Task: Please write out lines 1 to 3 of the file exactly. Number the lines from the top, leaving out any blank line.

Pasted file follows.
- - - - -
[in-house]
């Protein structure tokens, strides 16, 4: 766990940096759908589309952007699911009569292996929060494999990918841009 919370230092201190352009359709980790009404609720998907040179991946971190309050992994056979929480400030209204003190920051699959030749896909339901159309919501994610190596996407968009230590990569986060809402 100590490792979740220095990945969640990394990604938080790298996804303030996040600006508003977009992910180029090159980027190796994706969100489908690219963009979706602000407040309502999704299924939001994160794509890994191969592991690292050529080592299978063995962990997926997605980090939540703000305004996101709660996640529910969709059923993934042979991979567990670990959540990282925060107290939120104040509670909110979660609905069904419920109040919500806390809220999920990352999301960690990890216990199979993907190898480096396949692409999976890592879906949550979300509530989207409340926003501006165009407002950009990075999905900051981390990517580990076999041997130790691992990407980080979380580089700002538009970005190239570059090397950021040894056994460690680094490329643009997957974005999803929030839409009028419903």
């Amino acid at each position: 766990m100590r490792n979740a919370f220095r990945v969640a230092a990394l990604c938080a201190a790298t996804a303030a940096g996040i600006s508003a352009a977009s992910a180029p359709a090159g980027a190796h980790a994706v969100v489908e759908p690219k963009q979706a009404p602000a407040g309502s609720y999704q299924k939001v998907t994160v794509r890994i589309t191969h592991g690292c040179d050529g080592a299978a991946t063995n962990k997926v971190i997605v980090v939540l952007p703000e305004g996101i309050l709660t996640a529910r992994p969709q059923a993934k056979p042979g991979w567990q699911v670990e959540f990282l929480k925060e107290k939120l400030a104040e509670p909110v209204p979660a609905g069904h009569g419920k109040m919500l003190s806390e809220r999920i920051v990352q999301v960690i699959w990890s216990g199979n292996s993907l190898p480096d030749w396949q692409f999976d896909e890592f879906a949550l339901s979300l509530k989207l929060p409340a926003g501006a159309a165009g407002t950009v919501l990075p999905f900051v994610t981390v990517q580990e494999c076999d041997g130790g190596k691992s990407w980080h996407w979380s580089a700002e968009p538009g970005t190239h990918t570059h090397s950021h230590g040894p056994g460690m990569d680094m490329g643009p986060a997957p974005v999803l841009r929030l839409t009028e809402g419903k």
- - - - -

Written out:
[in-house]
């Protein structure tokens, strides 16, 4: 766990940096759908589309952007699911009569292996929060494999990918841009 919370230092201190352009359709980790009404609720998907040179991946971190309050992994056979929480400030209204003190920051699959030749896909339901159309919501994610190596996407968009230590990569986060809402 100590490792979740220095990945969640990394990604938080790298996804303030996040600006508003977009992910180029090159980027190796994706969100489908690219963009979706602000407040309502999704299924939001994160794509890994191969592991690292050529080592299978063995962990997926997605980090939540703000305004996101709660996640529910969709059923993934042979991979567990670990959540990282925060107290939120104040509670909110979660609905069904419920109040919500806390809220999920990352999301960690990890216990199979993907190898480096396949692409999976890592879906949550979300509530989207409340926003501006165009407002950009990075999905900051981390990517580990076999041997130790691992990407980080979380580089700002538009970005190239570059090397950021040894056994460690680094490329643009997957974005999803929030839409009028419903």
């Amino acid at each position: 766990m100590r490792n979740a919370f220095r990945v969640a230092a990394l990604c938080a201190a790298t996804a303030a940096g996040i600006s508003a352009a977009s992910a180029p359709a090159g980027a190796h980790a994706v969100v489908e759908p690219k963009q979706a009404p602000a407040g309502s609720y999704q299924k939001v998907t994160v794509r890994i589309t191969h592991g690292c040179d050529g080592a299978a991946t063995n962990k997926v971190i997605v980090v939540l952007p703000e305004g996101i309050l709660t996640a529910r992994p969709q059923a993934k056979p042979g991979w567990q699911v670990e959540f990282l929480k925060e107290k939120l400030a104040e509670p909110v209204p979660a609905g069904h009569g419920k109040m919500l003190s806390e809220r999920i920051v990352q999301v960690i699959w990890s216990g199979n292996s993907l190898p480096d030749w396949q692409f999976d896909e890592f879906a949550l339901s979300l509530k989207l929060p409340a926003g501006a159309a165009g407002t950009v919501l990075p999905f900051v994610t981390v990517q580990e494999c076999d041997g130790g190596k691992s990407w980080h996407w979380s580089a700002e968009p538009g970005t190239h990918t570059h090397s950021h230590g040894p056994g460690m990569d680094m490329g643009p986060a997957p974005v999803l841009r929030l839409t009028e809402g419903k």